a. Reduce Taxes: By reducing taxes the government effectively puts money in the consumer’s pocket allowing them to spend more money and drive economic growth. This is what we are seeing now with the economic stimulus package which was recently passed and is giving tax rebate checks out directly to the consumer.


b. Raise Government Spending: If the government spends more on projects such as roads and on things such as education then this increases demand in general which helps drive economic growth.

3. During a contraction we start to see employment and the amount of goods and services produced and sold by companies start to fall. The fiscal policy tools that the government has at their disposal here are the two mentioned above. Although there are exceptions normally during this stage inflation is not a concern as demand is falling so the government can be more aggressive than they can during a peak.

A second factor which can become a concern here is deflation, where a lack of demand actually causes prices to fall. This, according to Wikipedia can be a large problem which “sets off a deflationary spiral where businesses slow or stop investing, because the investment risk is perceived as higher than just letting the money appreciate due to deflation.”

Lastly and potentially even more potent of a problem which can occur during a contraction is stagflation which is a period of slow or negative growth which is accompanied by inflation. When this happens you can see how policy makers hands are somewhat tied because they are getting hit from both sides so to speak.

4. During a trough we start to see the employment level and level of goods and services produced and sold by companies start to level off again. During this phase the expected action if any from the fiscal policy side would be to begin to reduce whatever policies had been put into place to help the economy grow as it moves into another expansionary cycle.

While many believe that Fiscal policy has shown to be an effective tool in regulating the business cycle, as government spending and taxation must be approved by both Congress and the President, managing the economy through the use of fiscal policy is normally seen as a lot more tedious than the second tool that government has at their disposal which is known as Monetary Policy.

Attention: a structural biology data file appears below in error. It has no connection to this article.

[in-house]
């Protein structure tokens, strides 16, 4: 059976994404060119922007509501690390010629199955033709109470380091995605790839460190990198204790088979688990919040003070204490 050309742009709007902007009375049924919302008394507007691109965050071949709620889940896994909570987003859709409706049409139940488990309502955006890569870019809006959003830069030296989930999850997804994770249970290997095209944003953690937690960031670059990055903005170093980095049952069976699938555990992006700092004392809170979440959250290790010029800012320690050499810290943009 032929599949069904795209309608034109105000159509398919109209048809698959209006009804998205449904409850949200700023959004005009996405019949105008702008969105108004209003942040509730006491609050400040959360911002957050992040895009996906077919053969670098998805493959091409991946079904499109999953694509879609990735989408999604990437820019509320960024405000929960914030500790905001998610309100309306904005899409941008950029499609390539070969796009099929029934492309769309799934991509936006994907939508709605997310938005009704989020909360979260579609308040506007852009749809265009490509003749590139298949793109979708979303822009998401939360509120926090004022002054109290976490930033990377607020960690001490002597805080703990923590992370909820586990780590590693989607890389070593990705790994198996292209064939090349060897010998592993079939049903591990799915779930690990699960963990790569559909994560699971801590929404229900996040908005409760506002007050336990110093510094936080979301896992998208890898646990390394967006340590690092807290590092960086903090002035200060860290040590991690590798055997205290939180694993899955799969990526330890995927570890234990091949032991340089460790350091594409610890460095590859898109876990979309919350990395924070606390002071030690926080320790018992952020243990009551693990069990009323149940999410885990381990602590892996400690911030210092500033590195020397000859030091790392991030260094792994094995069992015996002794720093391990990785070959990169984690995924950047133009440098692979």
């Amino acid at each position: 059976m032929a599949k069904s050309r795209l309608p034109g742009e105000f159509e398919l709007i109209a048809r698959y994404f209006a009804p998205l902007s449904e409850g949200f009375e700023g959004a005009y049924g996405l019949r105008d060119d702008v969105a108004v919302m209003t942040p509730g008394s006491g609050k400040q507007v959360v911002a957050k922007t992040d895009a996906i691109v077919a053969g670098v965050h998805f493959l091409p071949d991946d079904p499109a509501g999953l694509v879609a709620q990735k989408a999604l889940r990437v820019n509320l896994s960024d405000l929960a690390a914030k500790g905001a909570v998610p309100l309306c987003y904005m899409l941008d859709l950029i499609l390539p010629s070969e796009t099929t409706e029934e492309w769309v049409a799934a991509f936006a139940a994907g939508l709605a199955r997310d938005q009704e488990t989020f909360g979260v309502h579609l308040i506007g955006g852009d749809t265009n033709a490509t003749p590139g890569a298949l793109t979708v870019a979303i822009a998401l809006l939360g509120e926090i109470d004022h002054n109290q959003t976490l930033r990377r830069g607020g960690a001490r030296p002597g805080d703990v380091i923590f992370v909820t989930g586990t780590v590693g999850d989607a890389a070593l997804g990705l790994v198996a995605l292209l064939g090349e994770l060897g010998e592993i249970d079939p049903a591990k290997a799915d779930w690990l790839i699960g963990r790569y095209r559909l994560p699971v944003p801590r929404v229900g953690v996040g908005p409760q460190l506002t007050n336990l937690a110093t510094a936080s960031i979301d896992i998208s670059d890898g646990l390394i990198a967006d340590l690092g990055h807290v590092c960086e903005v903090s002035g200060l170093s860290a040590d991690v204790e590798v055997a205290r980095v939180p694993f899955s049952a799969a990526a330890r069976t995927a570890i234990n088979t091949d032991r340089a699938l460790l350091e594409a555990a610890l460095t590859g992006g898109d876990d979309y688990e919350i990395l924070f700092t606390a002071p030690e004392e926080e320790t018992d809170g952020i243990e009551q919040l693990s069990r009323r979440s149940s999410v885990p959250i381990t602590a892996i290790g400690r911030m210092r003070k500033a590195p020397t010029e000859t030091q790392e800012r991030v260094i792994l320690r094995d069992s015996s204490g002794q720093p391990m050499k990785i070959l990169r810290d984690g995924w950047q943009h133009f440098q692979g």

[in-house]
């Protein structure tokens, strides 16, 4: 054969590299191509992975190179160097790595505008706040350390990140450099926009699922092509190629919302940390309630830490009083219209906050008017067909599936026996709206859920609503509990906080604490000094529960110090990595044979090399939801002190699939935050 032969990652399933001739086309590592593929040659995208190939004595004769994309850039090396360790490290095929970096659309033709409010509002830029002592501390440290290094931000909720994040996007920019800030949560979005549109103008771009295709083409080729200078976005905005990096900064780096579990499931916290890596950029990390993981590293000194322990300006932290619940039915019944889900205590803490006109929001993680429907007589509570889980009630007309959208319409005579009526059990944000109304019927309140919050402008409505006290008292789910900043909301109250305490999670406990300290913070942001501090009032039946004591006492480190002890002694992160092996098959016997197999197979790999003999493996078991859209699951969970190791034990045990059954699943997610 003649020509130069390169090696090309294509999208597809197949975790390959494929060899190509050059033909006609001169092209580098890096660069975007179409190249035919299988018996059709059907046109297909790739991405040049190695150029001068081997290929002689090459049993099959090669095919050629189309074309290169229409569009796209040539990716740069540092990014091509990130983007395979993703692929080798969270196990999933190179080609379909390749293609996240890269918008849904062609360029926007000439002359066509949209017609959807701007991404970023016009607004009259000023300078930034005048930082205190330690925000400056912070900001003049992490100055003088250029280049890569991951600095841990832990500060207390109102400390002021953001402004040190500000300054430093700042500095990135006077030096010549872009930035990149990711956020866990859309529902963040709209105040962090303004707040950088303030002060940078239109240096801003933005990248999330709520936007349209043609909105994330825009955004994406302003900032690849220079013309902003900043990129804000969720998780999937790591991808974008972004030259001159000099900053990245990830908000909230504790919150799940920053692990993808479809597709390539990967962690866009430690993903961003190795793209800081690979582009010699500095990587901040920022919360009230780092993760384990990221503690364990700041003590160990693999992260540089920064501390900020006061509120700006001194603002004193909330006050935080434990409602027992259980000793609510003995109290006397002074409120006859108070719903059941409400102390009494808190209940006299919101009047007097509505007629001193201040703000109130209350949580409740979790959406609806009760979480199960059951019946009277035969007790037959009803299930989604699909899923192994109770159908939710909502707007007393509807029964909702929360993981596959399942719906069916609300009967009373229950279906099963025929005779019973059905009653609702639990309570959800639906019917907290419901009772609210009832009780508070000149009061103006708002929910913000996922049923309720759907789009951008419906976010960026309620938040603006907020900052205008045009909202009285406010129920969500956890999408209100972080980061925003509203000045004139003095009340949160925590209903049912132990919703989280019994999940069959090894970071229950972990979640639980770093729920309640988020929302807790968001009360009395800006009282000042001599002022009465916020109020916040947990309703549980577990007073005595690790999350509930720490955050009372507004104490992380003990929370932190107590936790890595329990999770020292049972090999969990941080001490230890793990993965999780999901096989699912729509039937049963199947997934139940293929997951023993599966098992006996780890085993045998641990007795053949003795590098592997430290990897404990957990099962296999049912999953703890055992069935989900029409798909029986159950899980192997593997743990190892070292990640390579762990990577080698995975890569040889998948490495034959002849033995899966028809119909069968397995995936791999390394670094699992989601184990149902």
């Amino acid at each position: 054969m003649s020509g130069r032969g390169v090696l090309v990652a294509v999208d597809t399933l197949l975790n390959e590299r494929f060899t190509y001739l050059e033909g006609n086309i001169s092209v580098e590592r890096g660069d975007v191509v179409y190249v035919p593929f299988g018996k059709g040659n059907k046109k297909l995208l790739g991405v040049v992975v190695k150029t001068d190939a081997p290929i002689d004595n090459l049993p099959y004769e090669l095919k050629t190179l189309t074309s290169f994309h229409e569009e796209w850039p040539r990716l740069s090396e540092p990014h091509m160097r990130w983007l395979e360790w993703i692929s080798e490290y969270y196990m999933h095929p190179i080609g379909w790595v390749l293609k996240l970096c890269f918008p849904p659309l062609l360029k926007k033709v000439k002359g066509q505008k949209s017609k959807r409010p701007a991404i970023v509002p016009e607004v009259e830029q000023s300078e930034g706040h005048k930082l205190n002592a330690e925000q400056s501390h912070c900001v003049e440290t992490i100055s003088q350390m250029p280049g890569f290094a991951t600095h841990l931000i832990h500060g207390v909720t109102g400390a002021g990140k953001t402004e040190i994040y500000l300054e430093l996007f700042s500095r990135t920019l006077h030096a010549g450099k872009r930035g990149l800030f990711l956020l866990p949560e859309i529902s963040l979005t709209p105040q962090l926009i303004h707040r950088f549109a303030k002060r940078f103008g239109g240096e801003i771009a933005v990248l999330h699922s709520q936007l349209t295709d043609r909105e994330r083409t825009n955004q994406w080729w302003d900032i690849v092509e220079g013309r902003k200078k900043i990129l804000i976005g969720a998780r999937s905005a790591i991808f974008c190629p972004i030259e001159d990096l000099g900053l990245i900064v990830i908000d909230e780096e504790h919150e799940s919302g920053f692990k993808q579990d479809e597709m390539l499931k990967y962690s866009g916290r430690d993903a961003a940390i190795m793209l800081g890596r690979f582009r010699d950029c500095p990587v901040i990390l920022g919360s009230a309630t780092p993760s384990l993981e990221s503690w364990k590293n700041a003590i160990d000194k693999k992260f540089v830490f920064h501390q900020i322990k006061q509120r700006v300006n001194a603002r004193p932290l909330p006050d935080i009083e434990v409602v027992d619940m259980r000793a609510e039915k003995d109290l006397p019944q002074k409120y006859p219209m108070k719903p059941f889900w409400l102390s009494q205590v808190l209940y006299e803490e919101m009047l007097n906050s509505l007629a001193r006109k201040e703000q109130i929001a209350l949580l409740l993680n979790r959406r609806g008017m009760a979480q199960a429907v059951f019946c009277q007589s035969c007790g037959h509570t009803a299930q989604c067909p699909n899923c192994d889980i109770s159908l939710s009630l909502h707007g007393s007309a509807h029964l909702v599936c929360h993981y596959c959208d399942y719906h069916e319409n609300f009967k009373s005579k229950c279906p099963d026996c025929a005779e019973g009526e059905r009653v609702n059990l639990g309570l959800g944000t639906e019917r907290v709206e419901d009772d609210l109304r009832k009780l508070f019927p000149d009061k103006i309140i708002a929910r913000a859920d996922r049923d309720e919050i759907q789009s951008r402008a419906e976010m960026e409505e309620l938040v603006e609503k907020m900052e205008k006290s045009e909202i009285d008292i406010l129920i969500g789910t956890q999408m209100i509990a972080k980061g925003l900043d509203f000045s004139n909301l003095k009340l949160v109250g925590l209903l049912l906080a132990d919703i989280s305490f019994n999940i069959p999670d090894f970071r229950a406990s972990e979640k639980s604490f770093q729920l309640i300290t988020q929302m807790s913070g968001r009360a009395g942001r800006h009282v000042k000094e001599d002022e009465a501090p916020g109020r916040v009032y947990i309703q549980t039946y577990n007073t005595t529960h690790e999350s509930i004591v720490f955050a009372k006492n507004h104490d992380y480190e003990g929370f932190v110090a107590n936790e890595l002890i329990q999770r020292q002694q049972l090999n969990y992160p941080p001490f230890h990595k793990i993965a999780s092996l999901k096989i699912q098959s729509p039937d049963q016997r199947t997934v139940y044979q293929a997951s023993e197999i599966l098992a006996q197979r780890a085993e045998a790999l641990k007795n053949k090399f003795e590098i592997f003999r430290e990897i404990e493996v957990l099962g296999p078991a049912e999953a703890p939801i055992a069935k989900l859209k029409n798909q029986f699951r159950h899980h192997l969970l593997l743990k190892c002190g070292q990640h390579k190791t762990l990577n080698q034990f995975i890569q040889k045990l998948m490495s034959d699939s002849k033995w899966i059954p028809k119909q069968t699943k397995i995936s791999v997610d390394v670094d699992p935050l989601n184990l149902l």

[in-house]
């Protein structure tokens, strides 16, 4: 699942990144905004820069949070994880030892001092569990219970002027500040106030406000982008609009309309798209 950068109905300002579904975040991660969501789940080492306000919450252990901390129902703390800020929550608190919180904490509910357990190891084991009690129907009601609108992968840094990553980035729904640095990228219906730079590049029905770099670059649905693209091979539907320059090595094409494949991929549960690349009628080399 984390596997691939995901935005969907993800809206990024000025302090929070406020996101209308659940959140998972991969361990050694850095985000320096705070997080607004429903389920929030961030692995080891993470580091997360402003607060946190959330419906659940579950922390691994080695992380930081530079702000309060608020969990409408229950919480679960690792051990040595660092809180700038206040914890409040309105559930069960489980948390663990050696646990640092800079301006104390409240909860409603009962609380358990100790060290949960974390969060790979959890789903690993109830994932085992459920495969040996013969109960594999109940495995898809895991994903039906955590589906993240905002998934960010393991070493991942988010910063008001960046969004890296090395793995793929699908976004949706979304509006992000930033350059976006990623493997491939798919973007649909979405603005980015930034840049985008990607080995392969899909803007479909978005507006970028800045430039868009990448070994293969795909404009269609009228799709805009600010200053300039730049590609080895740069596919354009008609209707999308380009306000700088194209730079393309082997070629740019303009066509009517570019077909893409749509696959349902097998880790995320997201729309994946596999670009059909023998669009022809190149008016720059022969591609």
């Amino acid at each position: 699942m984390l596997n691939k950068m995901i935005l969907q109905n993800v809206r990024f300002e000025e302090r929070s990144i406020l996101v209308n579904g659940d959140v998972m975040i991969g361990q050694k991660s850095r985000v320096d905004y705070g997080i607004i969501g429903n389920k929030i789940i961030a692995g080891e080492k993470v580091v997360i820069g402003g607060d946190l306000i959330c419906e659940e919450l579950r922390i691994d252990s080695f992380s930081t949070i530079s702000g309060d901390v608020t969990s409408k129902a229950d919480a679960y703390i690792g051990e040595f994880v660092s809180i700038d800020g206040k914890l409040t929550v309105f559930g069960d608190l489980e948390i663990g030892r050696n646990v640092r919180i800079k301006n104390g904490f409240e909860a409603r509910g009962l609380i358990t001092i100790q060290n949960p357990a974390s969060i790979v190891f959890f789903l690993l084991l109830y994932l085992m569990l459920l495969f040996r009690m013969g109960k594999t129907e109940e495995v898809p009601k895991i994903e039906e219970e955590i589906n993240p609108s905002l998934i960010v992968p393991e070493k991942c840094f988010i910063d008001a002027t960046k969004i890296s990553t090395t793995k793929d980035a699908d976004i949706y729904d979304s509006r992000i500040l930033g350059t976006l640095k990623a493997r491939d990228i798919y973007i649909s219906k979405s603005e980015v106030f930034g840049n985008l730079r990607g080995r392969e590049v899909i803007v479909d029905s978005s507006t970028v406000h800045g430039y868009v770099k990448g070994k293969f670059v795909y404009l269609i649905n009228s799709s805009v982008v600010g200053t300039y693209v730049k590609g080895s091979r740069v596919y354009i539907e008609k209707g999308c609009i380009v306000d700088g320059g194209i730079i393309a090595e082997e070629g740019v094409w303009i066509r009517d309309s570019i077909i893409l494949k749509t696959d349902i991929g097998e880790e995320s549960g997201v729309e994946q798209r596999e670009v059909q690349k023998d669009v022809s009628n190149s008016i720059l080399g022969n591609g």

The Federal Reserve can adjust monetary policy more quickly than the President and Congress can adjust fiscal policy. Because most contractions in economic activity last for only a few quarters, the timeliness of the policy response is crucial.

Monetary policy is under the control of the Federal Reserve System (central bank) and is completely discretionary. It is the changes in interest rates and money supply to expand or contract aggregate demand. In a recession, the Fed will lower interest rates and increase the money supply. In an overheated expansion, the Fed will raise interest rates and decrease the money supply. These decisions are made by the Federal Open Market Committee (FOMC) which meets every six to seven weeks. The policy changes can be done immediately, although the impact on aggregate demand can take several months. Monetary policy has become the major form of discretionary contracyclical policy used by the federal government. A source of conflict is that the Fed is independent and is not under the direct control of either the President or the Congress. This independence of monetary policy is considered to be an important advantage compared to fiscal policy.